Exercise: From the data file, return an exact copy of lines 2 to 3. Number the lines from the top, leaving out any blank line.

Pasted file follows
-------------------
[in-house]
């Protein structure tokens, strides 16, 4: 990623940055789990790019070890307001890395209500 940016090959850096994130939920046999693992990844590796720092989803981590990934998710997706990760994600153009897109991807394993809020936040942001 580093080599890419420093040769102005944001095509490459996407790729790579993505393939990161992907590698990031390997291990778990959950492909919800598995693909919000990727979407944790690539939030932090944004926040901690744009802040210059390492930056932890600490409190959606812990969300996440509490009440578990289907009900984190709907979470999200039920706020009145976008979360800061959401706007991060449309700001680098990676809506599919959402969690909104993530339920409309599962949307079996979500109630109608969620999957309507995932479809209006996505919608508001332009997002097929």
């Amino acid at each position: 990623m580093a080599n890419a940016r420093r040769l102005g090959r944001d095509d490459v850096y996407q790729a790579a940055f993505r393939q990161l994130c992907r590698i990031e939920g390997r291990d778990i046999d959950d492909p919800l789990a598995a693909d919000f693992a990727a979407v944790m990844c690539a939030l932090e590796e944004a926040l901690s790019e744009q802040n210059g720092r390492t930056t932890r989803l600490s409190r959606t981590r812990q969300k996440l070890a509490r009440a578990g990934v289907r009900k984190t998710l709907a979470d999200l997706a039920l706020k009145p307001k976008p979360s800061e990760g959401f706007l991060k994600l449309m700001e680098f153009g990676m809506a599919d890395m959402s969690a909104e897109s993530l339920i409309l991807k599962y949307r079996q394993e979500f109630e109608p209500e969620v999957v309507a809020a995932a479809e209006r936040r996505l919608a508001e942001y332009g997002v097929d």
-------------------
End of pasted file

């Protein structure tokens, strides 16, 4: 990623940055789990790019070890307001890395209500 940016090959850096994130939920046999693992990844590796720092989803981590990934998710997706990760994600153009897109991807394993809020936040942001 580093080599890419420093040769102005944001095509490459996407790729790579993505393939990161992907590698990031390997291990778990959950492909919800598995693909919000990727979407944790690539939030932090944004926040901690744009802040210059390492930056932890600490409190959606812990969300996440509490009440578990289907009900984190709907979470999200039920706020009145976008979360800061959401706007991060449309700001680098990676809506599919959402969690909104993530339920409309599962949307079996979500109630109608969620999957309507995932479809209006996505919608508001332009997002097929």
């Amino acid at each position: 990623m580093a080599n890419a940016r420093r040769l102005g090959r944001d095509d490459v850096y996407q790729a790579a940055f993505r393939q990161l994130c992907r590698i990031e939920g390997r291990d778990i046999d959950d492909p919800l789990a598995a693909d919000f693992a990727a979407v944790m990844c690539a939030l932090e590796e944004a926040l901690s790019e744009q802040n210059g720092r390492t930056t932890r989803l600490s409190r959606t981590r812990q969300k996440l070890a509490r009440a578990g990934v289907r009900k984190t998710l709907a979470d999200l997706a039920l706020k009145p307001k976008p979360s800061e990760g959401f706007l991060k994600l449309m700001e680098f153009g990676m809506a599919d890395m959402s969690a909104e897109s993530l339920i409309l991807k599962y949307r079996q394993e979500f109630e109608p209500e969620v999957v309507a809020a995932a479809e209006r936040r996505l919608a508001e942001y332009g997002v097929d």